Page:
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Assisted tree migration strategy needs to be more transparent, UTSC expert says

UTSC assistant professor Nicole Klenk is calling for greater transparency in public discussions about the climate-change adaptation strategy of “assisted tree migration.” (Photo by Ken Jones)

A University of Toronto Scarborough science-policy researcher is calling for greater transparency in public discussions about the climate-change adaptation strategy of “assisted tree migration.”

“Most of my work is about the democratization of science,” says Nicole Klenk, an assistant professor in U of T Scarborough’s Department of Physical and Environmental Science. “I’m ambivalent about whether people should move species. My main concern is that when these decisions are made, they’re informed by more robust forms of public engagement”

Animal and plant species are expected to adapt to climate change by moving to new regions as habitats shift. Trees mature over decades even though regional climates change more quickly. One remedy involves introducing southern tree species farther north, anticipating climate-change model predictions.

British Columbia’s Ministry of Forests, Land and Natural Resource Operations has recently enacted the first assisted migration policy in Canada, allowing licensees to plant Western Larch in areas hundreds of kilometres north of where it currently grows.

“There was a lot of internal debate during the policy development process on moving Western Larch into these new areas, but the discourse presented to the public was that this is business as usual,” says Klenk. “There was a missed opportunity to engage the public in a conversation about the future composition of BC’s forests.”

Assisted species migration raises many issues. Any time a species is introduced into a new area, it can have unintended, and possibly detrimental consequences to the recipient community. Furthermore, scientists do not have consensus on what, exactly, constitutes the ‘historical range’ of species.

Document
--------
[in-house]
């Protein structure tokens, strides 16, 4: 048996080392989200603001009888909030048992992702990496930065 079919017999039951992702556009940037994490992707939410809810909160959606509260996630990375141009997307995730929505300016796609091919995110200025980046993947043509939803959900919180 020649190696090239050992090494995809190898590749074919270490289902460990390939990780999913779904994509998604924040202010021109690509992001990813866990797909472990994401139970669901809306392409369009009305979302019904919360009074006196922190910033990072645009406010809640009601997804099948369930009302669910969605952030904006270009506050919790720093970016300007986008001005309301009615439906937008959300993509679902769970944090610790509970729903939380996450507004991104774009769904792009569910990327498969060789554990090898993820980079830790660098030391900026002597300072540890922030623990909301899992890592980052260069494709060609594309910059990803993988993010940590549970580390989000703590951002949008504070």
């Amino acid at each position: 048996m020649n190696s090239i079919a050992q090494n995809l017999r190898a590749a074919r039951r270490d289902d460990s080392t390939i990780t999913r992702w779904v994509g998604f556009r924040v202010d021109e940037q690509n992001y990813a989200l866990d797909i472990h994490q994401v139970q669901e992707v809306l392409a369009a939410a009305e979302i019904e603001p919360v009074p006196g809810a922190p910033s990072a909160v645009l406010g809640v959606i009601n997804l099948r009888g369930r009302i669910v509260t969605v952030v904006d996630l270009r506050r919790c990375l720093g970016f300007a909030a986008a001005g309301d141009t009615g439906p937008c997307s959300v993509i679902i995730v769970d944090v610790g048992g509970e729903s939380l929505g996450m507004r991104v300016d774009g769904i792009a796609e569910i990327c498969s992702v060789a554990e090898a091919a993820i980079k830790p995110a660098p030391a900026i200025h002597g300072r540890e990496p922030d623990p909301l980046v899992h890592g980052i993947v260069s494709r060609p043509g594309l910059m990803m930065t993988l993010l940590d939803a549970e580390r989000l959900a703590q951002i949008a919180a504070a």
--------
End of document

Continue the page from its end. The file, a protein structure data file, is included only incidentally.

“It’s difficult to say what is the natural range of a species,” says Klenk. “Canadian forest policy is mostly based on how the ecosystem has evolved within the last several centuries. My research indicates that there is a shift towards looking at the distant past – the last glaciation – as the benchmark. This benchmark signals a very important change in Canadian forest policy and forest management practices on the ground.”

The BC assisted migration policy offers an additional twist, in that the policy is aimed not at saving a species from being wiped out because of climate change, but at preserving the province’s forestry industry.  “Western Larch is a species of commercial value,” says Klenk. “The rationale is not simply adaptation, but adaptation and productivity.”

The avoidance of public debate comes from many concerns, says Klenk. Perhaps most critically, policy-makers anticipated public resistance to the movement of species and the introduction of exotic species on public lands—especially if these practices were perceived to be driven by economic interests.

“In the drive to gain a ‘social license’ to move species populations beyond their current ranges, BC has downplayed the novelty of assisted migration, bypassing an important political question: How should our future forests be composed?”

Increased transparency and public engagement, she says, would not only lead to better informed policies, but also to the crafting of future forests that take into consideration the multifaceted relationship Canadians have with their forests.

“It’s about moving away from a technocratic to a participatory approach in shaping the future of forests,” she says. 

 




© University of Toronto Scarborough